Urban Space and Aristocratic Power in Late Antique Rome: AD 270-535

ISBN : 9780198835073

Carlos Machado
320 ページ
156 x 234 mm

Between 270 and 535 AD the city of Rome experienced dramatic changes. The once glorious imperial capital was transformed into the much humbler centre of western Christendom in a process that redefined its political importance, size, and identity. Urban Space and Aristocratic Power in Late Antique Rome examines these transformations by focusing on the city's powerful elite, the senatorial aristocracy, and exploring their involvement in a process of urban change that would mark the end of the ancient world and the birth of the Middle Ages in the eyes of contemporaries and modern scholars. It argues that the late antique history of Rome cannot be described as merely a product of decline; instead, it was a product of the dynamic social and cultural forces that made the city relevant at a time of unprecedented historical changes. Combining the city's unique literary, epigraphic, and archaeological record, the volume offers a detailed examination of aspects of city life as diverse as its administration, public building, rituals, housing, and religious life to show how the late Roman aristocracy gave a new shape and meaning to urban space, identifying itself with the largest city in the Mediterranean world to an extent unparalleled since the end of the Republican period.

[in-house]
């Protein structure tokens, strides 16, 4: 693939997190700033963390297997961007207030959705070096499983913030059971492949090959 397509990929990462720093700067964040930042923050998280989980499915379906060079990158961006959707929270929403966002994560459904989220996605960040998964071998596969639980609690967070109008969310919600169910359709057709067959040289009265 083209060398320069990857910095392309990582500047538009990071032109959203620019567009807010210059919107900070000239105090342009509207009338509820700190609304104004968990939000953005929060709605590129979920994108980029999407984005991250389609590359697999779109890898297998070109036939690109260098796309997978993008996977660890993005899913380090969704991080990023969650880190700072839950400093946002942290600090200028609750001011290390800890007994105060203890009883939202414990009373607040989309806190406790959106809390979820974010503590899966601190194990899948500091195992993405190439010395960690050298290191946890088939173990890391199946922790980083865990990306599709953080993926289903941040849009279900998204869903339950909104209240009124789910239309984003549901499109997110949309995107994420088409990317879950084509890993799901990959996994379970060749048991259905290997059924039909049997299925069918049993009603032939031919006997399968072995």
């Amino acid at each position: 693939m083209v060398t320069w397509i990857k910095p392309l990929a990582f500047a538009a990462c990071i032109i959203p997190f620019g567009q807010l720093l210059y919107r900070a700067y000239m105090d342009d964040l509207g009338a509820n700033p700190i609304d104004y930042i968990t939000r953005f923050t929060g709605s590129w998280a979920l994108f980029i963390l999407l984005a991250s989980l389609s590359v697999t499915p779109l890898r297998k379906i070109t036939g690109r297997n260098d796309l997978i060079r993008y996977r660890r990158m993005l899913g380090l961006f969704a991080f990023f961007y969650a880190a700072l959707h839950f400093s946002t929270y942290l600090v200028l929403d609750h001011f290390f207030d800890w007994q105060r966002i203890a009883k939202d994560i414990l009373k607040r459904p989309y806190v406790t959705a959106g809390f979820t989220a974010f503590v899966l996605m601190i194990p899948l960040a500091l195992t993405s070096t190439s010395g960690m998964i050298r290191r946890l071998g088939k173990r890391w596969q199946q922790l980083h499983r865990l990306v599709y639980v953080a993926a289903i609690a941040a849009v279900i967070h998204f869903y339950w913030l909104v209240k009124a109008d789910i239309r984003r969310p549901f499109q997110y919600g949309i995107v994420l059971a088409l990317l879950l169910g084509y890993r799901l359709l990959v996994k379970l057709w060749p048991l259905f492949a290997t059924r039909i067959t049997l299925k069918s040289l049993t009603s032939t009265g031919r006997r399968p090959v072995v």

List of Figures and Maps
List of Abbreviations and Editions Used
0 Introduction
Part 1: The Definition of Urban Space
1 Aristocrats, Imperial Institutions, and the Topography of Power
2 Building Late Antique Rome
Part 2: The Uses of Space
3 From Imperial Symbol to Senatorial Centre: The Roman Forum
4 Festivals, Ceremonies, and the Commemoration of Power
5 The Redefinition of Religious Life
Part 3: Domestic Spaces and the Privatization of Power
6 Senatorial Houses as Centres of Power
7 Aristocratic Power and Politics in the Domestic Sphere
8 Conclusion


Carlos Machado studied Ancient History in Niteroi and Sao Paulo, before obtaining a DPhil in Ancient History from the University of Oxford in 2006. He has held post-doctoral fellowships in Heidelberg and Sao Paulo, and lectured in Sao Paulo. He moved to St Andrews in 2015, where he is currently Senior Lecturer in Ancient History and director of the Centre for Late Antique Studies.